Charleston, South Carolina, is wildly gorgeous. It sits on “an inlet of the Atlantic Ocean formed by the confluence of the Ashley and Cooper rivers.” Yes, I attempted to find a different way to describe that, but upon looking at two maps, one random online article, and consulting an outside source, I found no better way. That’s literally where it is. Antebellum houses line one end of King Street, chic stores the middle, and a strange “outer boroughs” industrial area the top. Megs and I spent hours wandering this one strip, drinking coffee, buying Topsiders, and snapping photos of architecture, strangers and the sunset. Very quickly I felt at home. Then this conversation ensued:
Me: I could definitely live here.
Megan: Yeah, minus the inherent racism, it’s perfect.
Regardless, we were both enamoured with the cityscape, so much so that we were almost late to meet my date, Jeff. You know the term Southern Gentleman? Yes, it’s old fashioned and brings to mind gents in tails sipping mint juleps, but let’s start there. Subtract tails, add modern day collared shirt. Subtract julep, add Maker’s Mark. Subtract old fashioned, add…superb manners. Jeff was remarkably polite: he held doors open. He insisted I walk ahead of him when it came time to move single file. He didn’t swear. I’m not sure I’d seen such chivalrousness since the Midwest, and Jeff was definitely giving those guys a run for their money.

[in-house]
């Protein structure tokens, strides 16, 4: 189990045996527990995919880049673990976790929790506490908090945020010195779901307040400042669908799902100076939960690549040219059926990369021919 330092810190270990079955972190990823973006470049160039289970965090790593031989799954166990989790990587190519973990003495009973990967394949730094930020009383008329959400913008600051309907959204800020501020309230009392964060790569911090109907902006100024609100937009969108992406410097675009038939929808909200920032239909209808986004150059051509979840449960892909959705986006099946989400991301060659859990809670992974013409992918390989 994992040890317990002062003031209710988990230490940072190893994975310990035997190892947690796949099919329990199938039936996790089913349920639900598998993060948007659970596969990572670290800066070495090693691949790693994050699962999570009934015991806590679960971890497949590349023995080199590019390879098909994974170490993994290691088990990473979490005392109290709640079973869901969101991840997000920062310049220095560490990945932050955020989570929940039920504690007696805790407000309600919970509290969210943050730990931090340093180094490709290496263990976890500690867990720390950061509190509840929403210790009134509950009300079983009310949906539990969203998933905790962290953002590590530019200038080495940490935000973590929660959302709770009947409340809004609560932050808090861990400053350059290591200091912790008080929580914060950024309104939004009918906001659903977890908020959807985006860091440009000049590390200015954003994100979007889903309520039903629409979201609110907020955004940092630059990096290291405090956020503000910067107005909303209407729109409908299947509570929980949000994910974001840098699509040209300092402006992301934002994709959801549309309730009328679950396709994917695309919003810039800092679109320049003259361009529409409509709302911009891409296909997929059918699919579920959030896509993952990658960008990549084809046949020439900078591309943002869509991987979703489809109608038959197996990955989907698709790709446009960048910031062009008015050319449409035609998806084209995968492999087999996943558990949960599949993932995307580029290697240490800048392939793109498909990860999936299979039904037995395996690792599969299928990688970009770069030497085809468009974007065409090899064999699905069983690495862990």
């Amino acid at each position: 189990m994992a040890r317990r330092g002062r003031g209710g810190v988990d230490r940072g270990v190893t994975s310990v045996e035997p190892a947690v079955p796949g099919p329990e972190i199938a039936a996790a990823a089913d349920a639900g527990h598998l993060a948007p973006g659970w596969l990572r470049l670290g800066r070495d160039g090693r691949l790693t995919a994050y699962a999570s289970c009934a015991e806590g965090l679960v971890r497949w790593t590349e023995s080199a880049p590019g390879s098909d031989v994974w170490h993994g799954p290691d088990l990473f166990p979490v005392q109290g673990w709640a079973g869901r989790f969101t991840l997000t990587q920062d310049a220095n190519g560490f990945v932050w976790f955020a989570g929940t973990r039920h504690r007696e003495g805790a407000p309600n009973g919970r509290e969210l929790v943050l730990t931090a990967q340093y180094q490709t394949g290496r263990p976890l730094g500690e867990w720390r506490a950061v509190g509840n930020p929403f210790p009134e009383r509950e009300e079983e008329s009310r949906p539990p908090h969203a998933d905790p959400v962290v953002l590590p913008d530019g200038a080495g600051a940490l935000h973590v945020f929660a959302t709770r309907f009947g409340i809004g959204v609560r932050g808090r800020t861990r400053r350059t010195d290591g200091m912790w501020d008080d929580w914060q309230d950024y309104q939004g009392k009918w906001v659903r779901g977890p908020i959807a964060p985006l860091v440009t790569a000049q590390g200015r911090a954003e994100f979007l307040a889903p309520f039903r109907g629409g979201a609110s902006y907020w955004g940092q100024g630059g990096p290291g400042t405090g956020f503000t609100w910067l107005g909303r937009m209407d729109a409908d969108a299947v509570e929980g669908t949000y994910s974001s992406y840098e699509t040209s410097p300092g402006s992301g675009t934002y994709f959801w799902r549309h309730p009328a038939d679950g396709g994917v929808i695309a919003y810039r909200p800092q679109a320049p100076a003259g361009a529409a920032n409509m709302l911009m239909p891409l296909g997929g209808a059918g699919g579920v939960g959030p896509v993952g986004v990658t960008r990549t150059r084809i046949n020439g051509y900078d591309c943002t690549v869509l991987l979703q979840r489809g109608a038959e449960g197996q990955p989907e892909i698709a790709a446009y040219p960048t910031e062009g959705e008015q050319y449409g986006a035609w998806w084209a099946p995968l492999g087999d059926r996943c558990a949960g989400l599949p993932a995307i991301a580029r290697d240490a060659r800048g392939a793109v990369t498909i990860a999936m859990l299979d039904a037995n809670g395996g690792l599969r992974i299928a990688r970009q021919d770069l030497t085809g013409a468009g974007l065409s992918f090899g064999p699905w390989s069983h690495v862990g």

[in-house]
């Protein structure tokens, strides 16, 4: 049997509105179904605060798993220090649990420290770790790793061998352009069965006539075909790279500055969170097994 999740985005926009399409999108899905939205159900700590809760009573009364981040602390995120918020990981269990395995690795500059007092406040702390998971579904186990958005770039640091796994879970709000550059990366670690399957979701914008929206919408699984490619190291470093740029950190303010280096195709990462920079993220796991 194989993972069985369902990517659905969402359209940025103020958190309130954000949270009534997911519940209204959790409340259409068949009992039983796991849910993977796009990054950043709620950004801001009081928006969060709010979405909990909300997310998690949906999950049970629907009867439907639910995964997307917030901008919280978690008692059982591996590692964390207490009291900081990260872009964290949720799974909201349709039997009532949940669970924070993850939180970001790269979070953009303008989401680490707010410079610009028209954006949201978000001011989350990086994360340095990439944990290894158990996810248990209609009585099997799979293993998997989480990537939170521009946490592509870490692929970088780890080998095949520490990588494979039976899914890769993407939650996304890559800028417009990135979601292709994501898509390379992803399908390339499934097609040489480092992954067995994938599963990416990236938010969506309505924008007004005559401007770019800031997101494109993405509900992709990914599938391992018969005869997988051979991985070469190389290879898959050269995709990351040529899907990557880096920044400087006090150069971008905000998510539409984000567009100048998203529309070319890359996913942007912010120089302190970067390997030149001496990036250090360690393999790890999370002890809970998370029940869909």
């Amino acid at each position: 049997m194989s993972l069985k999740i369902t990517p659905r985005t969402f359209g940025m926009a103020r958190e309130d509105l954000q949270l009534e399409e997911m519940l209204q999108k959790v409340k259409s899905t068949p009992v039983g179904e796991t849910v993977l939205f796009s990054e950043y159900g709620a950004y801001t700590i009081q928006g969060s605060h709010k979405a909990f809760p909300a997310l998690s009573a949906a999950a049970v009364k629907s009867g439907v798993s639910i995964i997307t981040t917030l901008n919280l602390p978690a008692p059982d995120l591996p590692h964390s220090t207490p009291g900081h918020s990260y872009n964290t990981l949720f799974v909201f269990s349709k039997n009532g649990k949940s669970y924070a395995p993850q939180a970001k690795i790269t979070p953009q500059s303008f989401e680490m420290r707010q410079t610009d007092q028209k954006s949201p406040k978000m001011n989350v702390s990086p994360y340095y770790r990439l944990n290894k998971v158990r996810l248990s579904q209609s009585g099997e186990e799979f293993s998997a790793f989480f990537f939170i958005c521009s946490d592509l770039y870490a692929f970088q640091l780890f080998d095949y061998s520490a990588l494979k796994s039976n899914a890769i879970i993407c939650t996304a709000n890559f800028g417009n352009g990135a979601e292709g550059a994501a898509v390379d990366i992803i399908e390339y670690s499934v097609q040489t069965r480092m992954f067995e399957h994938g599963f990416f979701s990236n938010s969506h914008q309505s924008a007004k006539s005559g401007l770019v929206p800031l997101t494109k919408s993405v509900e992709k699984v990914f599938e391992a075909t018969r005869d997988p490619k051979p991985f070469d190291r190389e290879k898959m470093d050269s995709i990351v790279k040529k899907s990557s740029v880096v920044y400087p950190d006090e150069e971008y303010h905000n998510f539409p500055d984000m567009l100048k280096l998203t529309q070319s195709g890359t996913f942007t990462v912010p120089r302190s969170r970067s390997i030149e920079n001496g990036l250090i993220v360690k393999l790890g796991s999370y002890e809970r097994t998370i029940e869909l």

And it felt nice. A little alarming, actually. But nice.*
We sat down for drinks and salad (don’t judge, I heart me some veggies on a date, and they pair well with a dirty Shirley or whatever mix beverage I ordered) and of course, conversation. I’d tell you what we talked about, except that would take away from what happened next: he paid for dinner. Like, all of it, and would have no other way. Part of the premise of fifty/fifty includes paying for dates (so they wouldn’t feel like we were mooching off of them and to try and keep a level playing field), and even after explaining this, Jeff said no. Rather than start an altercation, I rebuked his offer twice, then accepted gracefully, as any good Southern lady would. (I think? Gah, shoot. I bet Southern ladies would never have offered to pay.)
Post dinner, we scurried downtown for a Ghost Tour, or as he put it, the “Dead Children Tour.” Basically, it was a creepy tour through multiple haunted locations, murder scenes, and our guide told tale after tale of kids who had died in the past two hundred years. Jeff and I were probably the weird kids in the back who laughed when the guide wasn’t trying to make jokes, were being sarcastic and silly instead of stoic, but all in all, we were also probably having the most amount of fun.**
Date: two thumbs up.
*I blame my West Coast sensibilities for this reaction as I’m used to “too cool for school” dudes who think not making an impression makes an impression.
** The pre-teen who got too scared and had to leave the tour was definitely at the bottom of the “most amount of fun” list.